- The Washington Times - Thursday, October 30, 2003

Dean dreams

Your editorial “Dean’s dream-destroying plan” (Oct. 23) is shortsighted. The “tax relief” I enjoyed this year actually was a loan straight out of the national debt (although it has served its purpose in making the public feel good about the overall shift of the tax burden from the wealthy onto working people). Personally, I avoid unnecessary loans, but in this case, I was given no choice. My family and I will have to pay it off eventually, with interest. This is the bottom-line fact of tax relief in the middle of a recession and a war.

The editorial raises the specter of “[t]ax-and-spend liberalism,” but I am only so old as to remember as far back as Ronald Reagan, and in my entire lifetime, only the Republicans have been truly adept at running up trillion-dollar deficits. Republicans may like to spend my tax dollars on a different set of priorities, but they can spend with the best of them.

Next year, I’ll be voting for the candidate who actually balanced a budget (in the only state where the budget does not have to be balanced), and that’s Howard Dean.




Your editorial on Oct. 23 spoke about Howard Dean’s economic plan and the tax implications of said plan. He calls his plan Reclaiming the American Dream and pledges to spend $100 billion to create 1 million jobs.

A better idea would be simply to change his plan to the American Lotto. Instead of creating jobs for people, he could draw names from a database (illegal immigrants with driver’s licenses, welfare recipients and the unemployed) and give one lucky person $10 million each day he’s in office.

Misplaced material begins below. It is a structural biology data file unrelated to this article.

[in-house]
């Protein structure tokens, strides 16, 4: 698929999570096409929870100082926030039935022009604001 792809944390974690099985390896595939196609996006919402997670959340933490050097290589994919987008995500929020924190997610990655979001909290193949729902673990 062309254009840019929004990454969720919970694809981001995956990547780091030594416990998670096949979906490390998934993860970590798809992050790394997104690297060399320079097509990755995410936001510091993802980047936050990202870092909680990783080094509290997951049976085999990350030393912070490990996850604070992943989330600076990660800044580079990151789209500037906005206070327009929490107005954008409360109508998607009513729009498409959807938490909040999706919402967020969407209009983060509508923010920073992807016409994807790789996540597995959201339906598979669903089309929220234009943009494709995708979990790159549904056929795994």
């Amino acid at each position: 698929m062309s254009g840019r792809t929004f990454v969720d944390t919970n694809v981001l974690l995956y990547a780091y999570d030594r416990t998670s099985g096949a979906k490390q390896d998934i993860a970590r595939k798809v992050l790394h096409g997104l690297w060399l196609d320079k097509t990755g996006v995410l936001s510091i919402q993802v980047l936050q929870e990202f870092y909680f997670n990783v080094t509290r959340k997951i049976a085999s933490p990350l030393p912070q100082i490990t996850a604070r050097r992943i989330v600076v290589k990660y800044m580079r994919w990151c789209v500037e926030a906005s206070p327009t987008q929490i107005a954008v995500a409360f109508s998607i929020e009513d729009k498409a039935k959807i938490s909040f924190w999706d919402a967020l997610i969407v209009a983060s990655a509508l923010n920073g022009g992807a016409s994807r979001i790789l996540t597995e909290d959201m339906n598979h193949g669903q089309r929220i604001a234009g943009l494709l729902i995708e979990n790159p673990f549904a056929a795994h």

Assuming he stays for two terms, he could give the American Dream to just a few less than 3,000 individuals. Or, going with $1 million for 10 individuals each day, he could provide the dream to nearly 30,000 individuals, and they wouldn’t have to work.

Here’s the kicker: American Lotto would cost just $30 billion over eight years. Compared to the $100 billion for 1 million new jobs, this is huge savings for tax-paying Americans.

The new slogan for the Dean campaign: “Vote Dean, Win the American Dream.”



Attempting to regain some of the lost ground in our budget by repealing the Bush tax cuts would do far more good than giving out tax cuts paid for with borrowed money the next generation will have to pay back with interest. Every Republican president since Nixon has campaigned on reduced budgets but then driven us to the poor house after getting elected, all the time railing about tax-and-spend Democrats.